So we are
travelling from one point to another, blindly following the
directions on our GPS, wondering where on earth it is taking
us, and you are suddenly at a dead end, or the road turns into
little more than a track, or the road you are being instructed
to turn onto doesn't exist - What the .... you exclaim, B....y
stopped to think how this has happened, why did the GPS bring
us this way, why did I waste my money on this worthless heap
of garbage? Have you stopped to ask yourself what did you do
to find directions in the past?
In all probability,
you used to use a map. And where is that map NOW, when you need
it most, and if you can find it, where on earth are you, if
you haven't been following the map whilst faithfully trusting
of the matter is that a GPS is a bit like a calculator. The
calculater can solve the problem if you tap in the right numbers,
but how do you know if the answer is correct, unless you have
a rough idea of the ball park answer you are looking for. The
same with our GPS. If you study your map before hand, and have
an idea of where you are supposed to be going, and a picture
in your head of how to get there, you are well armed to question
the GPS when it gives you a direction that does't sound right.
travelled from Albany to Margaret River in WA, and when I got
to Manjimup, I was directed to go to the Brockman Hwy near Bridgetown,
and then travel along that thru Nannup. It didn't matter whether
I asked for Quickest, Shortest, Least use of Freeways or Most
use of Freeways, it wanted me to go to the Brockman Hwy. Now
I have a female voice in my GPS, and she is called "WANDA",
because I wonder where is she going to take me this time. And
so I ignored her advice, consulted with the map, and travelled
across Graphite Road to Nannup, which saved me quite a few kilometres.
It took Wanda a while to cotton on that I was taking no notice
of her, and to re-route onto he road I was travelling on. It
is VITAL, that you know where you are going. (Incidentally,
I DO know my way, but I use the GPS to tell me how many kms
I am from my destination)
I often allow Wanda to have complete control, especially when
I am not in a hurry. I have heard people complain that they
have been taken out of their way by this woman - or man, depending
on who is voicing your unit. I have found myself travelling
through country that I would never have seen, and discovered
all sorts of treasures by following Wandas directions. We got
led down a dead end last year in Queensland, and found two amazing
letterboxes that would only ever be seen by the owners, the
mailman, and the neighbours up the road. I love my GPS - even
WITH all its quirks.
do they work. The maps on GPS that are powered by Navteq, are
I believe obtained from Goverment Mapping. Therefore, every
road that has ever been gazetted seems to be included. That
is fine, except, that a lot of roads, although gazetted, have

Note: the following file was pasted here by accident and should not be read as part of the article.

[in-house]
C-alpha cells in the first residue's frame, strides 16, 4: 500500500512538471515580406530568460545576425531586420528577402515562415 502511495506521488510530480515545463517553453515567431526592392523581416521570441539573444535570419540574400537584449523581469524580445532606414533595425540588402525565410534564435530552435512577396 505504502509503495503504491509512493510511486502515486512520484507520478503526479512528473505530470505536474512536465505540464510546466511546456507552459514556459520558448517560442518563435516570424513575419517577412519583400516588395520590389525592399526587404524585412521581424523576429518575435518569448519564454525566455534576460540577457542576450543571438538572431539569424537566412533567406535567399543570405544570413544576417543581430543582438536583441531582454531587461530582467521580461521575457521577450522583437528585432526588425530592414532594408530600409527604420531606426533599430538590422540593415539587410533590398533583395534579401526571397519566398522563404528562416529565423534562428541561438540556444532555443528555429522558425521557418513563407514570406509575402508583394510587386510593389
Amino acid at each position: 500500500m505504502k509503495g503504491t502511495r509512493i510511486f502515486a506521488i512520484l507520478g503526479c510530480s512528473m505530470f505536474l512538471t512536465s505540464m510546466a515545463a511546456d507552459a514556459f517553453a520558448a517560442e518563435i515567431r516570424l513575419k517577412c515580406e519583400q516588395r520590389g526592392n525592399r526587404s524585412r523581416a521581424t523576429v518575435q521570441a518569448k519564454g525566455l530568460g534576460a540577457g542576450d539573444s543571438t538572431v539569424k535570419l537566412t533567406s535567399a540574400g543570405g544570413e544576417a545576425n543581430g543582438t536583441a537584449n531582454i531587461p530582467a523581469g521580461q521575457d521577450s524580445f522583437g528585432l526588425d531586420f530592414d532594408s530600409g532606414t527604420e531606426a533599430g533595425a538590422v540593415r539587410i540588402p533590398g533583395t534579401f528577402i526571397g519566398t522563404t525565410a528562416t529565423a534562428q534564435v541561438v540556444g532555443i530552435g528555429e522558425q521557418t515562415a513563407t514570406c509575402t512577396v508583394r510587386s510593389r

never been constructed. And that is why they aren't there. Now
the people who program these things, don't know that, unless
advised by the travelling public - and who ever does that? And
so, they use a number of formula, that creates a heirachy of
how directions are formulated. And as with ANY sort of computer
programming, a typo can stuff up the whole system. I was travelling
back to Popanyinning from Corrigin (WA) one day, and was looking
for the shortest route. Wanda responded according to the heirachy
(Freeways, major roads, minor roads, major unsealed roads etc),
and was insisting that I took a particular course. By checking
the map, and heading West along farm and dirt roads, Wanda eventually
picked up and fell into line, and we saved over 70 kms.
cursor will always tell you exactly where you are. Your GPS
map will only show you where that is, if it is up to date. It
is important to keep your software current.
Now so far,
we are taliking about Navigational GPSs. In the main, if you
are on major and minor roads, they are useful. Get off road,
and they can become next to useless. To be fair, some of the
major tracks (Holland Track, Gunbarrel Hwy etc) are being included
- just as long as you stay on track. But in the bush, tracks
go everywhere, and it is easy to find yourself somewhere you
didn't want to be. If you are going to travel off road, it is
important that you obtain a GPS that doubles as a hand held
unit, that is loaded with topographical type maps. This type
of GPS doesn't tell you how to get there. You can plot your
own trail, and input your own waypoints (or "bush"
addresses) You can also obtain maps of our desert and outback
areas. These types of GPS maps are also preloaded with all the
information you want about any area. Hills, mountains, rivers,
Bores, dams, rockholes, caves, towers, heaps more, and in some
cases, camping spots.
I have been
using a Magellan Crossover GPS for the past few years, and along
with the free computer mapping software, I have plotted all
of my trips, and also have a satellite finder plugged into my
computer with the software running, so that we get a larger
overview of where we are, and "can work out what thet hill
is over there (if named)". This GPS complete with all mapping
is not cheap, but it does everything, including Voice Navigation.
Hema produce a similar product, and there are others on the
market. Look around, and be prepared to spend a few dollars
to get the best unit you can find.
of this is of little use, if the unit breaks down, or you get
lost, and don't know where you are, because of the limitations
of the screen size sitting in front of you. Keep your maps by
your side, and refer to them frequently. You will learn so much
about the country you are travelling through as well. It's history,
it's makeup, nearby attractions that can't be seen on the little
screen in front of you.
enough for one day. i'm going to see where Wanda takes me today.
Now where is that map book?